People who think the Bush years have usurped freedoms and reversed decades of progress "don't even begin to know what junta really means nor what it feels like to live in a dictatorship." Part one of a moving first hand account of the death of the Soviet dictatorship, what came after, and what it means to us today in Iraq. by Oleg Atbashian
Lesson 1 – The August Putsch
On August 19 1991 I was on my way back home in the Ukraine from a visit to the United States. The imperial U.S.S.R. was in place, and although draconian restrictions on visiting capitalist countries had been removed, the average monthly income of about $20 US deterred foreign travel as effectively as the barbed wire before that. In the provincial Ukrainian town where I lived, visiting America was a big deal. Most neighbors in my apartment complex knew where I had been. I knew they were expecting me to tell the story.
But as I dragged my bags to the entrance that day, my neighbors gave me sullen stares. “Go back where you came from,” one of them said. “Do it before they close the airports.” I asked what was going on. “You’ll know when you turn on the TV,” he said. He was right. The rest of the evening I spent sitting on my unpacked suitcase as I gaped at the TV screen.
Both government-run channels showed nine Communist Party apparatchiks at a long conference table, talking to the camera, telling me that the democracy in the U.S.S.R. had failed, that capitalism was a menace, that freedom had brought nothing but disaster. Tanks were being moved to Moscow to ensure a peaceful “progress” back to Stalinism. The hard-liners had counted on the tormented people’s conditional reflex to obey their overlords. They called themselves GKChP - the “Government State of Emergency Committee,” but people immediately dubbed them a junta and called their coup a “putsch” – as in Hitler’s failed Beer Hall Putsch of 1923. Instead of meekly surrendering, the people resisted.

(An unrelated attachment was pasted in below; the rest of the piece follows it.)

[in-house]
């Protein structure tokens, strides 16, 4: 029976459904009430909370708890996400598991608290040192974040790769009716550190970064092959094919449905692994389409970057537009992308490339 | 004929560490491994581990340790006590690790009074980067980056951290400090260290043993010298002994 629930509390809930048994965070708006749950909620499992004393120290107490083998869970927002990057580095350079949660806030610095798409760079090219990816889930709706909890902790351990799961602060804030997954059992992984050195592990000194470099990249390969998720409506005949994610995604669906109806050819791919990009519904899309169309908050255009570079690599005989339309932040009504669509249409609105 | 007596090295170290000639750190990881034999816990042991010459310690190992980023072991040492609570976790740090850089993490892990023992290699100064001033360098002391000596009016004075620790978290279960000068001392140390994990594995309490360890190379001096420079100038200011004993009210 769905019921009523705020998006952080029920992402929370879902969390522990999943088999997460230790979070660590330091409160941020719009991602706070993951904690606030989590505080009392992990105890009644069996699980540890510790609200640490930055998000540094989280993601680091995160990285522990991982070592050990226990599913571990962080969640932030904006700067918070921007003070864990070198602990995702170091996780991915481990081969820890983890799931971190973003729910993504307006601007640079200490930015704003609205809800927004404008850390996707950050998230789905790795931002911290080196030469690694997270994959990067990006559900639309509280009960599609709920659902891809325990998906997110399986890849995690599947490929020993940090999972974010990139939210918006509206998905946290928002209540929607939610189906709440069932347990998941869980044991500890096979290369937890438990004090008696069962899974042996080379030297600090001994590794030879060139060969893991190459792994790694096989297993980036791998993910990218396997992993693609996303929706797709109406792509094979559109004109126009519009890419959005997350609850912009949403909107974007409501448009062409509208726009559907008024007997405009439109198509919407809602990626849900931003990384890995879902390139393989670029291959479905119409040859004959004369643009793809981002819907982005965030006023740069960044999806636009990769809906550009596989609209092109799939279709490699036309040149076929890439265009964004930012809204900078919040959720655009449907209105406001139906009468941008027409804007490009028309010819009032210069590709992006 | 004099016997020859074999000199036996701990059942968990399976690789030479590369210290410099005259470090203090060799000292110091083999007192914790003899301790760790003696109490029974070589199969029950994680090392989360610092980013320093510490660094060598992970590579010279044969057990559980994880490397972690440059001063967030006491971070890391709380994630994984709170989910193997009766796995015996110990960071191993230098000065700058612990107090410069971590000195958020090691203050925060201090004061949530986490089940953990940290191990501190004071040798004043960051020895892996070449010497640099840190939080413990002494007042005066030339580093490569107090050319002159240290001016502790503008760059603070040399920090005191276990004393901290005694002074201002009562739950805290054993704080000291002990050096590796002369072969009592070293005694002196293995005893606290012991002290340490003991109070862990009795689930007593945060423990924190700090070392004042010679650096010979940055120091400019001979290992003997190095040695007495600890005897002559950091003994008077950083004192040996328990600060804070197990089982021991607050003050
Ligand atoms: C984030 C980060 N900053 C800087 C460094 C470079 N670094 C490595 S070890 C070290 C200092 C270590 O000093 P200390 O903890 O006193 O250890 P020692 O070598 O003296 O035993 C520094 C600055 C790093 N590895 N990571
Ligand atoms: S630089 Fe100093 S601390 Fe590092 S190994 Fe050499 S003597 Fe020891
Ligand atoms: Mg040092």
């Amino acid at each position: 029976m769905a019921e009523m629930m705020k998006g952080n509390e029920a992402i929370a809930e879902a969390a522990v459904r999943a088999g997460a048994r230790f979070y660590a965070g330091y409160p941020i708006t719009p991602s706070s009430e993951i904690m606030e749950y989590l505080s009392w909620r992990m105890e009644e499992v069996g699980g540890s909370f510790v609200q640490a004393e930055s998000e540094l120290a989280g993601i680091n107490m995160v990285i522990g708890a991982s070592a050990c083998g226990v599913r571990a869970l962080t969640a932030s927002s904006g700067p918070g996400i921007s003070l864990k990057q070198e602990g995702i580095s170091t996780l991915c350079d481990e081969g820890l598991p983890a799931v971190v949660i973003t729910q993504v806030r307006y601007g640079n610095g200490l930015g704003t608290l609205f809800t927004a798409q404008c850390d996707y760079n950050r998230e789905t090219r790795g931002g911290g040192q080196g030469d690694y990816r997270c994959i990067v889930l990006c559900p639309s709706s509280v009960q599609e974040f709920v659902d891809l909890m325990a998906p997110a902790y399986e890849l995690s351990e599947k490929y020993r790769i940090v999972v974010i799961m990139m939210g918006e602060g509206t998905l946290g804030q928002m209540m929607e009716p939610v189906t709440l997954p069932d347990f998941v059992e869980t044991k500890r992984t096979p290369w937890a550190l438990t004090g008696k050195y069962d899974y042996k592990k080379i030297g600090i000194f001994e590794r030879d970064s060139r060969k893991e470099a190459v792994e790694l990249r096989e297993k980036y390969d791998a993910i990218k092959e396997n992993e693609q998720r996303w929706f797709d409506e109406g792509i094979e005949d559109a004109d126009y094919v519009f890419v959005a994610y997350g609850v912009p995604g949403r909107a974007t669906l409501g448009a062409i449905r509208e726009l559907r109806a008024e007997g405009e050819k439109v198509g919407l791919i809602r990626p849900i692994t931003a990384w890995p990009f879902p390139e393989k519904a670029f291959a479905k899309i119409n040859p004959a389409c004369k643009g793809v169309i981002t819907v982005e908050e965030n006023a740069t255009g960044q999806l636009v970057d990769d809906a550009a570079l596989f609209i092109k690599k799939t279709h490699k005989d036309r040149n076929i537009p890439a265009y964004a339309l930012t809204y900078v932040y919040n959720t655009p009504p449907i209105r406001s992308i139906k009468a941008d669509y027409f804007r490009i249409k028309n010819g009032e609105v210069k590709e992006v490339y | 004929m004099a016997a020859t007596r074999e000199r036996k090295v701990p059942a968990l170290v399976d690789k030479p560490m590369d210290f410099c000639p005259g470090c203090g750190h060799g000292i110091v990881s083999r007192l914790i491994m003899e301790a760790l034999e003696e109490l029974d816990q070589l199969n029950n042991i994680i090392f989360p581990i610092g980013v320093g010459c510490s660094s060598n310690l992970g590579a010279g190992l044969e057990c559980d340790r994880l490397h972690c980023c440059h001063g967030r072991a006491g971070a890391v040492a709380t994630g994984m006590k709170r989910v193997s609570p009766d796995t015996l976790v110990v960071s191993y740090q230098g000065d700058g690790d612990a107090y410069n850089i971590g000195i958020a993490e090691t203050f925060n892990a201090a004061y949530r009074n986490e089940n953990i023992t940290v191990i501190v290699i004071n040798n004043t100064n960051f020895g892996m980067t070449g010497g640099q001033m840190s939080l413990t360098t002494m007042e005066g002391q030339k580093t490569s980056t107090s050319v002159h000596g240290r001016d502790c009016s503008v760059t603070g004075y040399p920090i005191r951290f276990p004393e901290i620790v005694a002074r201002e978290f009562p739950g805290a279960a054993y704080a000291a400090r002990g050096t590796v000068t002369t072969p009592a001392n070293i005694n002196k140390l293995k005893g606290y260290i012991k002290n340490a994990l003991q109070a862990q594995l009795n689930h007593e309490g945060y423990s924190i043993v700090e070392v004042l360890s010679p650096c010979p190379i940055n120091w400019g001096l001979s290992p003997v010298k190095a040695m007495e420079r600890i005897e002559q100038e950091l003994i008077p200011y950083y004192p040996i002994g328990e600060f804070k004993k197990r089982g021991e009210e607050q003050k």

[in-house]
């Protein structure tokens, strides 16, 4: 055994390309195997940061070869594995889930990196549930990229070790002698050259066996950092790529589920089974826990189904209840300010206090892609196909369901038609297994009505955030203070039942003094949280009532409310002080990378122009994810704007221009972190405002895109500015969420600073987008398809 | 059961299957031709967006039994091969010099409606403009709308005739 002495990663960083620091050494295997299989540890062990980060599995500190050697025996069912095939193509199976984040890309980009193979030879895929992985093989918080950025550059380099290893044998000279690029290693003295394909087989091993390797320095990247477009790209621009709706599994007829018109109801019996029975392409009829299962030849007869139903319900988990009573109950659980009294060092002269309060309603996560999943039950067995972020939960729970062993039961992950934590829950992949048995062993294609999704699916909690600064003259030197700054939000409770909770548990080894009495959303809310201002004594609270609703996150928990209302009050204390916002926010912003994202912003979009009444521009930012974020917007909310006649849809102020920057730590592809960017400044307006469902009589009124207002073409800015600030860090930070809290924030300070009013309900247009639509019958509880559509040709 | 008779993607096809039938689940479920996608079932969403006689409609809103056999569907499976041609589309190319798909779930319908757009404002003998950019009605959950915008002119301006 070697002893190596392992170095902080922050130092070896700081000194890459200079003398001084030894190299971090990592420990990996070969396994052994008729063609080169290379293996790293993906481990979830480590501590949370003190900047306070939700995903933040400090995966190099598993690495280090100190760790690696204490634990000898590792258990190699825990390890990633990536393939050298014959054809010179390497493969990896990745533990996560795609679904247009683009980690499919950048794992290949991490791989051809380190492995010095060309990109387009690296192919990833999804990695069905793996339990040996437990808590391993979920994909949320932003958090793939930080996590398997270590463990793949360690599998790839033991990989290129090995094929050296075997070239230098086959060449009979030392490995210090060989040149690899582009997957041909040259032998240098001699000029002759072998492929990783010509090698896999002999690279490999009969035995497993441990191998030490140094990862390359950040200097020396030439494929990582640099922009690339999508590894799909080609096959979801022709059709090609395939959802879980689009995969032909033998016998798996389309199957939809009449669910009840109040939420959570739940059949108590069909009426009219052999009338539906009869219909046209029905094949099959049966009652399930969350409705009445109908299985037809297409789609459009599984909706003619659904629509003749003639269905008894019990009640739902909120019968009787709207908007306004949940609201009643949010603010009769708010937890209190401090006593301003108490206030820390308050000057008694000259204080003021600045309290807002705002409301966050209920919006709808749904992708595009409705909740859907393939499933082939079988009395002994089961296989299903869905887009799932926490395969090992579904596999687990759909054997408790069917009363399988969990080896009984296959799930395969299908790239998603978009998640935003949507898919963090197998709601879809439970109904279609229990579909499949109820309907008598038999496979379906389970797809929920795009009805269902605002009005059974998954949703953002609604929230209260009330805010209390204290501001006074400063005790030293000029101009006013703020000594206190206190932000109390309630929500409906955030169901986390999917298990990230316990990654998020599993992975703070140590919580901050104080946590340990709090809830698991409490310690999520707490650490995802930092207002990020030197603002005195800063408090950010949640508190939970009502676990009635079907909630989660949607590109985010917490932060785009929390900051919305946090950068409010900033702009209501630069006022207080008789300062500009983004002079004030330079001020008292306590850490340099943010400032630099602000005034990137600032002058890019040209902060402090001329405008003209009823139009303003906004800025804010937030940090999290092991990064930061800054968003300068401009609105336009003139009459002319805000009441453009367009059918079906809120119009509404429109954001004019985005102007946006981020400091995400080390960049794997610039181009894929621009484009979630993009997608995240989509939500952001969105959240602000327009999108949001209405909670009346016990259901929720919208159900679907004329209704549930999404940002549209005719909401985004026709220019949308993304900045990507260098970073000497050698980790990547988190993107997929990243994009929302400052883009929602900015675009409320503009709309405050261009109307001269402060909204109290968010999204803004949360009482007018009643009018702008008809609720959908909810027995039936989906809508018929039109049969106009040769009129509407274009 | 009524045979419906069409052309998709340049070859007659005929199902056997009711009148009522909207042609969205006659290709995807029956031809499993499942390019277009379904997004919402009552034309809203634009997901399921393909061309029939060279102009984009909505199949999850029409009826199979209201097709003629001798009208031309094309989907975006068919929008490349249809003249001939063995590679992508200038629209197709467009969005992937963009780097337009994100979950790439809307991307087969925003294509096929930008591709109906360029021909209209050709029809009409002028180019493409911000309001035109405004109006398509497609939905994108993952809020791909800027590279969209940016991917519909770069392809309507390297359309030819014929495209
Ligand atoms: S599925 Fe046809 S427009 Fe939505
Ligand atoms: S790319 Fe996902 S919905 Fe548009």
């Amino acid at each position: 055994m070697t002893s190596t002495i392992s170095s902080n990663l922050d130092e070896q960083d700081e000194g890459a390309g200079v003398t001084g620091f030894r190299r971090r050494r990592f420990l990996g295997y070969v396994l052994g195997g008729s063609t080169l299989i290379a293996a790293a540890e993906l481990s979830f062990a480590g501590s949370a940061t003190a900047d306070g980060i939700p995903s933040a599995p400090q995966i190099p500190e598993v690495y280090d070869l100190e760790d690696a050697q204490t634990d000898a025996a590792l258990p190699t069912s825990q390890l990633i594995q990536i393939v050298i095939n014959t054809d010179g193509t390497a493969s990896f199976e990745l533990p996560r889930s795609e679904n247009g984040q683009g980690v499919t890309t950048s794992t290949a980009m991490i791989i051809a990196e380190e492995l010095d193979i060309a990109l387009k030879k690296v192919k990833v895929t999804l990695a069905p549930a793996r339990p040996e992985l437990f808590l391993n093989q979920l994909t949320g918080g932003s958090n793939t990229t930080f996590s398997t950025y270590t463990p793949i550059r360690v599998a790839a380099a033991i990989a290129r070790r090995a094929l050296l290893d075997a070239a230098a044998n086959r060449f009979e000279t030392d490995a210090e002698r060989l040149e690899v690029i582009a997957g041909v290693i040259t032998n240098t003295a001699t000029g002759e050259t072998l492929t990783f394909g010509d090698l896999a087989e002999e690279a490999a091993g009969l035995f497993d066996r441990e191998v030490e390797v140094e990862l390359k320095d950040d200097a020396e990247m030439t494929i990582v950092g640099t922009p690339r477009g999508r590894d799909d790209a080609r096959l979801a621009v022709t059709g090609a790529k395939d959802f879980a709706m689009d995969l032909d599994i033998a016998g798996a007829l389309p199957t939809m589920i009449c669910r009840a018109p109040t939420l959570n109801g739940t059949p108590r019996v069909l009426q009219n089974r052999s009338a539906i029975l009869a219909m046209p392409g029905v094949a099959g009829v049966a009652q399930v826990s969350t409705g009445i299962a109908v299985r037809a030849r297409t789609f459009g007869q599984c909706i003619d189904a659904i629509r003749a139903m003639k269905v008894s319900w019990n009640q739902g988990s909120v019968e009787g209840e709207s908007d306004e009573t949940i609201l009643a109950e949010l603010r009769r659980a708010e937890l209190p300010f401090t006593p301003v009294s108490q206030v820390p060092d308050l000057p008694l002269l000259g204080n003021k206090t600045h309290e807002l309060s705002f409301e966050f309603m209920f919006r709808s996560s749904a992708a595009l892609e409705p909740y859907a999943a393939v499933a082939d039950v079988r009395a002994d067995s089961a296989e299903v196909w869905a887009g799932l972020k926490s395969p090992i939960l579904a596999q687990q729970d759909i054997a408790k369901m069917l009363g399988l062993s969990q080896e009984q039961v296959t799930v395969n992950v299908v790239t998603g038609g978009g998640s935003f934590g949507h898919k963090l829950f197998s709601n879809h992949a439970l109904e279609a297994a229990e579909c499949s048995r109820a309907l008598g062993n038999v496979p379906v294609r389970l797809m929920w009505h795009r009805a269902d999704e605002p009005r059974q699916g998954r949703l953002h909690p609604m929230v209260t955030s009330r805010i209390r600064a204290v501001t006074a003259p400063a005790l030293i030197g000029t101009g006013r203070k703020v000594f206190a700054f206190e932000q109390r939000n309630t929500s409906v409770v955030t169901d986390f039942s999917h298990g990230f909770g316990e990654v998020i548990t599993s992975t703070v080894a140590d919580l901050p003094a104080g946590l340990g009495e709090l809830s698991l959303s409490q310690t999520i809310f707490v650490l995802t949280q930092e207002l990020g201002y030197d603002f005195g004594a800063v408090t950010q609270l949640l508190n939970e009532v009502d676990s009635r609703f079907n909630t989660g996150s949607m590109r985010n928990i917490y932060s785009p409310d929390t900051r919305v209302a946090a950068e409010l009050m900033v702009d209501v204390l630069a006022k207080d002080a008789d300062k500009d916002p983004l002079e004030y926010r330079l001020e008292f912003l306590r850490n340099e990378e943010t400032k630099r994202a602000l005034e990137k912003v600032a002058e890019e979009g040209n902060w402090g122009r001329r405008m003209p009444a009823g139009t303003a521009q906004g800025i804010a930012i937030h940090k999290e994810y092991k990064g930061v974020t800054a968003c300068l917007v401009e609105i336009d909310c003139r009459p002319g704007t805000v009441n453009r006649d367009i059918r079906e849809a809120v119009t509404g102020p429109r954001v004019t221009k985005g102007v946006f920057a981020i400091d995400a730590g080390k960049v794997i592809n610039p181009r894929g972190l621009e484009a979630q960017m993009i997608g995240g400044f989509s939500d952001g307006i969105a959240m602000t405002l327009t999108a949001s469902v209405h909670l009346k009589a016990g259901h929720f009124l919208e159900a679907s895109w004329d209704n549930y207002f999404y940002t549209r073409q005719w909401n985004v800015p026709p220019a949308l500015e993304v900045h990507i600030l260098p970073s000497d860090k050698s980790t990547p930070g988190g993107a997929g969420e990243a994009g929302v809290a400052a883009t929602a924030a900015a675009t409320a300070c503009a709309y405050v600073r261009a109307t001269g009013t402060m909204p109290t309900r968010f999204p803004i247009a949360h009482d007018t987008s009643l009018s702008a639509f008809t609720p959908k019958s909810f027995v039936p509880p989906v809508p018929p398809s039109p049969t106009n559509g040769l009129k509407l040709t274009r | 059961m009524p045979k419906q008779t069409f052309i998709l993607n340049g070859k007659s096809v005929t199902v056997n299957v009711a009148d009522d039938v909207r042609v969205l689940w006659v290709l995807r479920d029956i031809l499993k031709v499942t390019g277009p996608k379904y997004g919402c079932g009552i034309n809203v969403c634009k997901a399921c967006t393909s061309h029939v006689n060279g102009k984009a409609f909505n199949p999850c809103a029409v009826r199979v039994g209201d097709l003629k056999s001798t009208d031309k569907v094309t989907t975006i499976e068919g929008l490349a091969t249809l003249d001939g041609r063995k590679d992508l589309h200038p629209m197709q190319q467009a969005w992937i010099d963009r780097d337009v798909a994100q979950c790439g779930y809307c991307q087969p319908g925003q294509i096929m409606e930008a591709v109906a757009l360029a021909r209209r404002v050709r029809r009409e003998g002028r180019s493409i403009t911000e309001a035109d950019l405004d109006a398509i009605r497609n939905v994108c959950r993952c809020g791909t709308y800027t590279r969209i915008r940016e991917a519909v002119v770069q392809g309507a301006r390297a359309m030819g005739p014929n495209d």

Nothing in the Party stooges’ prior experience prepared them for the sudden resistance of the people who had tasted freedom. And at the forefront of that resistance towered Boris Yeltsin, Russia’s first freely elected president.
“The best Gorbachev could do was shoot a home video.”
Technically Russia was still one of the 15 Soviet republics reporting to Michael Gorbachev, but Gorby had been trapped in his dacha down at the Black Sea. At that point the best Gorbachev could do was shoot a home video. He fired a message to the world using a camcorder and an old tape with a copy of the 9 1/2 Weeks movie, recording his mournful face over the naked shots of Kim Basinger.
Yeltsin and his supporters resisted the putsch directly. They barricaded themselves inside the Parliament Building. A human wall made of thousands of Muscovites encircled the white multistoried structure to which they jokingly referred as the White House. I regretted I wasn’t in Moscow but it was not possible to get there. The coup leaders had had enough forethought to suspend passenger transportation in and out of the capital. If they hadn’t the human shields would count in hundreds of thousands, standing in the way of the army to protect their new freedoms. But the army was made of people too; some tank units disobeyed orders and joined the protesters.
Three young men still were crushed by the tanks – a Russian, a Ukrainian, and a Jew. After three days of standoffs, rioting, mutinies, and courageous anti-coup coverage by pro-democracy journalists, the coup was over. Gorbachev was restored in Kremlin.
But it wasn’t Gorbachev who was the man of the hour. That honor was reserved for Boris Yeltsin. He became an instant people’s hero, immortalized in a snapshot on top of a tank with a new tricolor flag of Russia. Euphoric crowds flooded the streets; many were weeping. The specter of communism had been defeated.
“Freedom can’t be increased by abusing and disparaging it.”
Today’s anti-Bush rallies in the U.S. demand the very opposite of what the pro-freedom Soviets rallied for. By advocating for the government control of economy, the ideological monopoly of the Left, and massive redistribution of wealth, American leftists espouse the same ideas as the backward Soviet hardliners – same song, different verse.